agenising deaths just because they didn't know what the conditions were like for living and fighting. Haig also has forgotten victories. Between August and November 1918 is known as 'Hundred Days'. A dozen major victories were won; the greatest series of victories in the British Army's entire history.

  1. How important were Haig's tactics in bringing an end to WW1?

    They were also attacking uphill at a concealed enemy because the Germans had the high ground and through barbed wire. They also had heavy equipment. Twenty thousand allied troops died on the first day and there were forty thousand casualties.

  2. What Happened At Sharpeville On 21st March 1960-MassacreOr Self-Defence?

    Although it is difficult to tell when there are only 4 sources to compare. 3) Study Sources E and F How reliable is Source F as evidence of what happened at Sharpeville? Use the sources to explain your answer. Source F is contradicting the government's version of the 'true' events at Sharpeville on March the 21st.

  1. Did all of Lord Kitchener's Volunteer army march to war with Zest and Idealism ...

    They had joined up for this. This showed the presence of Zest and Idealism. However from the other sources describing the following day, we know that these "great expectations" would soon be squashed. In the second part of the Source the MPs threaten the men as we've heard.

  2. Why did a stalemate develop on the Western Front??

    Although the plan was mainly concerned with territorial gain, it was also an effort to annihilate German manpower. At first Joffre intended the plan to use mainly French soldiers. However circumstances change cases this was proved here -the German attack on Verdun in February 1916 turned the Somme offensive into a large-scale British attack.

  1. Describe the conditions that soldiers experienced on the western front in the years 1915-1917.

    The food was just as worse as the conditions the soldiers had to endure in the trenches. A British soldier's meal would usually consist of bully beef and jam. The biscuits given to soldiers were sometimes so hard that soldiers would use rocks to split the biscuits into smaller manageable sizes.

  2. To What extent was Britain a Democracy by 1914

    ���n�g��9M����1/4w��qQ~V��{s���n�ת�21/4-�{�"Qê¹£é´W�u�W|\����S�×1/4+��tU���"��ɥ[A%�1/2�6�� 4�a �'K�t� �,k���'�w|*�a�'�3/4'x�&-d��d�<]�O_'/R$XV�g��kB�HӦ�$�...!� �p����0�o |o�u����'`Ú��O^3ab1/4u��^�Ä�!�2�e&�9{{_�G���O�?x{��+Yx'�<��7����M)����<��B�cY�m...���*�9iͪk�owg�Ih�ۿK���'�Qi�)&�IÛ²v�M�~j�X"�~Â���"�m[L���}i㣪Ow�E���"�h�ͶkY-...�...�8�!�-�� �&Eg/P�;� ����O�a�x _��\�Ƶ������-"K�&���5+�H��y,H�)7"(r)�7'��M#�J���\� "�J��O YX�u �z�ˬ�n�~\�i-�i<Ѷ�-mQ�'d�;o�߳7�ק�xoÂ'�W�1/45a�K]b�F���Y��Mb����t�.R�=�~[��q+- �g+�5i�(r)�$կ�{�_uuq�V8lMH%8"5f�u"���I(r)�IYJM���;���4o�������'��ZO�k�j�n��"���r�mr�Y�F...`"H�... �Ƿ����h���G���3/4 �|#� H�]�(c)g(c)A�'ZKR���-ñ¡¹1�K�c '� ](c)@[�<I�?~�Z×��q�y�^x�F���|E�#��}f�/��vKÈ£YC�oop(r)�"bH�2��?eÏ~2�_��:��<m���ïµï¿½U|i5��=���.V#W� w�(tm)-GG y+�ҿ���"�f3/4M�+_>�S�"Z'��'��^-�i"G�W_��v?��V�53/4���(r)�j:Ư?�-R �h��e76�"D��H�9l\�d�-�*$i=��3���h�"�4�k��:� �<#/�., ����\���"��-��Ufy��T"4�hS#v?~~�~���"��U�����.�c�!"��|?� -b;[�q&��ڲ�c�q�3��Yx_��g�ɨk~"�3/4�q��i��1/2�֡cg���XG��P�I`���-&�w�eXm~x�>bN{��m����[ZÄ��+$�w{i�(tm)��mt|~�?�Ŭ^&:��iw��&U�-�OOj�[�J�q�5��hn�&���\ ��&��K'�Ò�K����A"iß´'Å�z�Vk�E7�mQ��-Z{��-:\��췴�`���&�d�6'��?�'� �Z�h?3/4.i3/4'�E�"�v"(r)2_[ǧ�Vmc9t�_6I�'��l�#�����>��,>:��i���\�_-�:"�(r)XDtmme�%D{y.!�.��-)=�"'���-/�o]���en��"�+ŧc:���v�m�}���"��o��2�%� �ri�Q\� (�� (�� (�� (��?)j?���|U���|�n�o<=�xn�Fn|2ol�X5i��I��kio8��E�d�~�5�!Ö´}Q���9�"�~&-�Z�ƣe���co�I�EH`�ɦ<�(��!g3��M�Ҭb/F��|e�pZ~�: �>�$��Y6"�j7�H��-��X]�d�6�h(r)b�M�q:�"0�2 �6�z��:��C�<��O�W3/4��5ä¿ï¿½KÓ¬4=wCf�oi(c)jrA���:xÑ� ��-�C�...v�zw��S��oW�3/4h1 4省��]1/2tV��"W��cL������|Kw��Ä"L���t�� ���m4H�-׺�*N.��"�Æf0�-;UoF���� �U�G�I�� �U��<k�h:×�_�i&��-Ê�Em}1/4ѳ�.$C!;8��W��শ�'������� i�!��4�Z��ÚkH"=խ�-Ci"\Y�� [H&��o6�IG(r)�)������w�/i�...�?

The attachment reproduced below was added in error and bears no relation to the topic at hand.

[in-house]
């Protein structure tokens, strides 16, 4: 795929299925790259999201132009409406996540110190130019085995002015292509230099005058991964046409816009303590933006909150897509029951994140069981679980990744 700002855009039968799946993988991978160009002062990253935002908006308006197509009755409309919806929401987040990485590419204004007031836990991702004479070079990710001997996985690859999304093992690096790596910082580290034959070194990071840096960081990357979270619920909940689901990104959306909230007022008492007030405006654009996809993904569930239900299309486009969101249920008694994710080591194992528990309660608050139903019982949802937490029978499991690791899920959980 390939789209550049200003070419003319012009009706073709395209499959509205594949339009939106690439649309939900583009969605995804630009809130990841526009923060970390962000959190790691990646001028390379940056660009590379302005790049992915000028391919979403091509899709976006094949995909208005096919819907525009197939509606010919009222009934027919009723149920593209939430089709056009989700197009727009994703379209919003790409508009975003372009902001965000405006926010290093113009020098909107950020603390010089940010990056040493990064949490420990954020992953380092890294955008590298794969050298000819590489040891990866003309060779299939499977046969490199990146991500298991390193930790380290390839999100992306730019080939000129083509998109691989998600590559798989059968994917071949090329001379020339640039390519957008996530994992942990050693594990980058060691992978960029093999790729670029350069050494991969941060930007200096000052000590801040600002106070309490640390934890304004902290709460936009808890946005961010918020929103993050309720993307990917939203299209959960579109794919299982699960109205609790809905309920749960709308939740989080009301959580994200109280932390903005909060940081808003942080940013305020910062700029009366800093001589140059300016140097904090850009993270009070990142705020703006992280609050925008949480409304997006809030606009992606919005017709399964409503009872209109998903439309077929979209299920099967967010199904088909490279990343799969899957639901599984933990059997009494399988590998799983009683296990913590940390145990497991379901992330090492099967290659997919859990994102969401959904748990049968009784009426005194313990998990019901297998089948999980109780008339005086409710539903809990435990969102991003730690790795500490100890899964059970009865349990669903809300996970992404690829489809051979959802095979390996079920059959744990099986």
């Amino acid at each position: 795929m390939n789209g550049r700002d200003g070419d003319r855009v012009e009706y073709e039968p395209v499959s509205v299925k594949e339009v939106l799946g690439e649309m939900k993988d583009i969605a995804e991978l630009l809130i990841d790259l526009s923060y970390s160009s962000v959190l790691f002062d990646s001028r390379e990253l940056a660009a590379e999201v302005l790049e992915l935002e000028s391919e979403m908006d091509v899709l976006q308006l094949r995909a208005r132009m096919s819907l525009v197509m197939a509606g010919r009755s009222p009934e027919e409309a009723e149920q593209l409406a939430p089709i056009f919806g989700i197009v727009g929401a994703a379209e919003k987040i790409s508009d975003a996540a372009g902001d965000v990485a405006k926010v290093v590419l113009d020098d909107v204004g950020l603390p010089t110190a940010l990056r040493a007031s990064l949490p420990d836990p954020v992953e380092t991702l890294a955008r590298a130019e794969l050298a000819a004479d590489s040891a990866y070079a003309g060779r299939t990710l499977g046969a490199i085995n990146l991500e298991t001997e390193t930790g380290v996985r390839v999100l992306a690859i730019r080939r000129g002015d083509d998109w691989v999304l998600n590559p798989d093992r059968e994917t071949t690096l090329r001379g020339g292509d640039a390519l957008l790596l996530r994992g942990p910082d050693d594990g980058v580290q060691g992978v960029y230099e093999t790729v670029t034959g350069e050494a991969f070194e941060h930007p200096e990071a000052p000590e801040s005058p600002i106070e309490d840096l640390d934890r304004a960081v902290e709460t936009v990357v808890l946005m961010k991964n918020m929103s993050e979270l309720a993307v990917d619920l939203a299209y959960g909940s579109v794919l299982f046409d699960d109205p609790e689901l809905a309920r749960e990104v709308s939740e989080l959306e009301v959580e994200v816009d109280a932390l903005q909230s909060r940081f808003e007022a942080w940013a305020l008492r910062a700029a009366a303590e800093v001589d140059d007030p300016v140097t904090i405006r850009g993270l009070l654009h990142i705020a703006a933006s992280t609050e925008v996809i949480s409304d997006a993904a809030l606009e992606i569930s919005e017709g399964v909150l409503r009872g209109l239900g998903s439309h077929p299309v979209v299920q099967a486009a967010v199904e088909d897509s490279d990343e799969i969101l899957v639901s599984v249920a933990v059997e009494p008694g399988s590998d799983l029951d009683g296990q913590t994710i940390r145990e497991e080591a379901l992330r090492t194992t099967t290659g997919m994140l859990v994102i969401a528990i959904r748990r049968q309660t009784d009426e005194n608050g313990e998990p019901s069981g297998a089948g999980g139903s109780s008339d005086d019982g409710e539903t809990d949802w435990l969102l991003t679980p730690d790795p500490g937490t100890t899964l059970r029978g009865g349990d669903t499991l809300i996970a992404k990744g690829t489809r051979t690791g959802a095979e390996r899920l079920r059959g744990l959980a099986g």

• Over 160,000 pieces
    of student written work
  • Annotated by
    experienced teachers
  • Ideas and feedback to
    improve your own work